Q:  What was your debut novel, Dunraven Road, about and does it tie in with Jinn Nation?

A:  Dunraven Road does loosely tie in with Jinn Nation because the vampire Dylan stars in both novels, but that’s really where the similarities end. Dunraven Road is a close, oppressive novel, with the action mostly confined to just one street (hence the title!), while Jinn Nation is far broader, global even, and has lighter moments. I wasn’t planning to write about vampires when I started my debut novel.  I set out to write about the experience of living in a small town in your twenties and somewhere along the line, an ancient brotherhood of vampires appeared and forced me to include them.  The vampires were definitely the villains in that novel, leaving the reader to root for the hapless humans who happened to stumble right into their diabolical scheme, but Jinn Nation saw me going back to a format first made popular by Anne Rice that I hold dear to my heart: the vampire as anti-hero.        
 
Q:  What are the differences between traditional publishing and indie publishing? What are the benefits of indie publishing? The hardships?

A:  The biggest difference must be that you have to do absolutely everything yourself, or at least hire someone to do it for you. I’m very lucky to have an excellent proofreader, but after my manuscript came back from her I had to edit my work thoroughly, checking spelling and grammar as well as making sure the plot actually hung together. I then had to learn how to format my work as an ebook and a paperback to be published through a print on demand service. The only aspect I had to draft in extra help for was the cover, because I’m completely hopeless with Photoshop.  A traditional publisher will do all these things for you, but they also don’t give you much control. They might demand changes to your manuscript and you certainly wouldn’t get any input into the typesetting or cover design.  All of this is a lot of hard work, but personally I’ve found the experience immensely satisfying.  The paperback proofs of Jinn Nation were delivered just the other day and being able to hold that beautifully printed book in my hands and think, “I did that”, was fantastic.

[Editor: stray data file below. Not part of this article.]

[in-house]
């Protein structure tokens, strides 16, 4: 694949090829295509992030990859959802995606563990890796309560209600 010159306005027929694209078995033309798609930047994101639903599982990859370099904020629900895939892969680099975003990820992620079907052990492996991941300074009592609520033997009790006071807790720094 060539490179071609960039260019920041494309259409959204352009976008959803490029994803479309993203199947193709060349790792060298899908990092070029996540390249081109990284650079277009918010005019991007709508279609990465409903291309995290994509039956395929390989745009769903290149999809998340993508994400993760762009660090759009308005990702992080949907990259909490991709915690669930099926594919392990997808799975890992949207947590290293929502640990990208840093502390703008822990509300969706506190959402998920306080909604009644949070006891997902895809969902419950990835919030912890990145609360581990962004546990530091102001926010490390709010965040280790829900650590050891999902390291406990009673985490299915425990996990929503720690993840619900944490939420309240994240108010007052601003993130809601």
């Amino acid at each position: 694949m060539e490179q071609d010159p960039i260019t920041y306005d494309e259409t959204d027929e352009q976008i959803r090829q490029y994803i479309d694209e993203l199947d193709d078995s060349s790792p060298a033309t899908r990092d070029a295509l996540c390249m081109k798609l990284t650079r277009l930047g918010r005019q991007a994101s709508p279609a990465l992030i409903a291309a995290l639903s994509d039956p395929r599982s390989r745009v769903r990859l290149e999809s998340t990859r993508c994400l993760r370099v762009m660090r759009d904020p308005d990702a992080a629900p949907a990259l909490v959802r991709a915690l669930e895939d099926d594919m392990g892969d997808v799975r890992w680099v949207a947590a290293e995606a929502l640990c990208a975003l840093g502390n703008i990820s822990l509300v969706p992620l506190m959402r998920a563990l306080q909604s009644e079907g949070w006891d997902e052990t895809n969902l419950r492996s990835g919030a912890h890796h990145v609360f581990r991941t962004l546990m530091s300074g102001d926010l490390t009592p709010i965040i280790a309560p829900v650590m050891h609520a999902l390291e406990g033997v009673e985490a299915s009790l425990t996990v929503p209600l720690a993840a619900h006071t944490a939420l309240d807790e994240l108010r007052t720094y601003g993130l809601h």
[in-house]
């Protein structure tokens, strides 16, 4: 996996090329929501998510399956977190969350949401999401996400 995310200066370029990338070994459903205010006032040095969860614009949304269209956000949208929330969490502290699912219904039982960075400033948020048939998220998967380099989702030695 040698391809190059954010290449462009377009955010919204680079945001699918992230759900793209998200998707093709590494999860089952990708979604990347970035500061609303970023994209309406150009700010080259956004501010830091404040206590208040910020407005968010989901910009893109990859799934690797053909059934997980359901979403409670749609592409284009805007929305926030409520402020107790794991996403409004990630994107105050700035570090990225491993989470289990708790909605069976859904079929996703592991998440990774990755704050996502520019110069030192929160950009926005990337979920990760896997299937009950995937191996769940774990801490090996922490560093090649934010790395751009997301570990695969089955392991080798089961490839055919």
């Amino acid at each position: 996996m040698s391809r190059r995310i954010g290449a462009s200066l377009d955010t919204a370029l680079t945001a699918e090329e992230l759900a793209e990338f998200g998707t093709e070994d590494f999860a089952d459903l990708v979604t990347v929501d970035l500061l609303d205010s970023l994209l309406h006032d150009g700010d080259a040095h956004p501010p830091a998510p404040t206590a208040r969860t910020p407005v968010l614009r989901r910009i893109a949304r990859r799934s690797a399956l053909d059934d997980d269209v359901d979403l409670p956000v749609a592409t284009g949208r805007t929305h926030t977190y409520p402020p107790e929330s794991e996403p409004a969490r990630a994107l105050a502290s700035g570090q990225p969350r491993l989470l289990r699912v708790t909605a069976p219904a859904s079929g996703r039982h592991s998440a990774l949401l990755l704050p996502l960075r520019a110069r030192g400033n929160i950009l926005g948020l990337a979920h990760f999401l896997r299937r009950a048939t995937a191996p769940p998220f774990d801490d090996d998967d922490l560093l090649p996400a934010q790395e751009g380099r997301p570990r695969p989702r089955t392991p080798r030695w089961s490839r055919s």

Q:  Would you like to tell me about your craft business? Is it just as dark and juicy?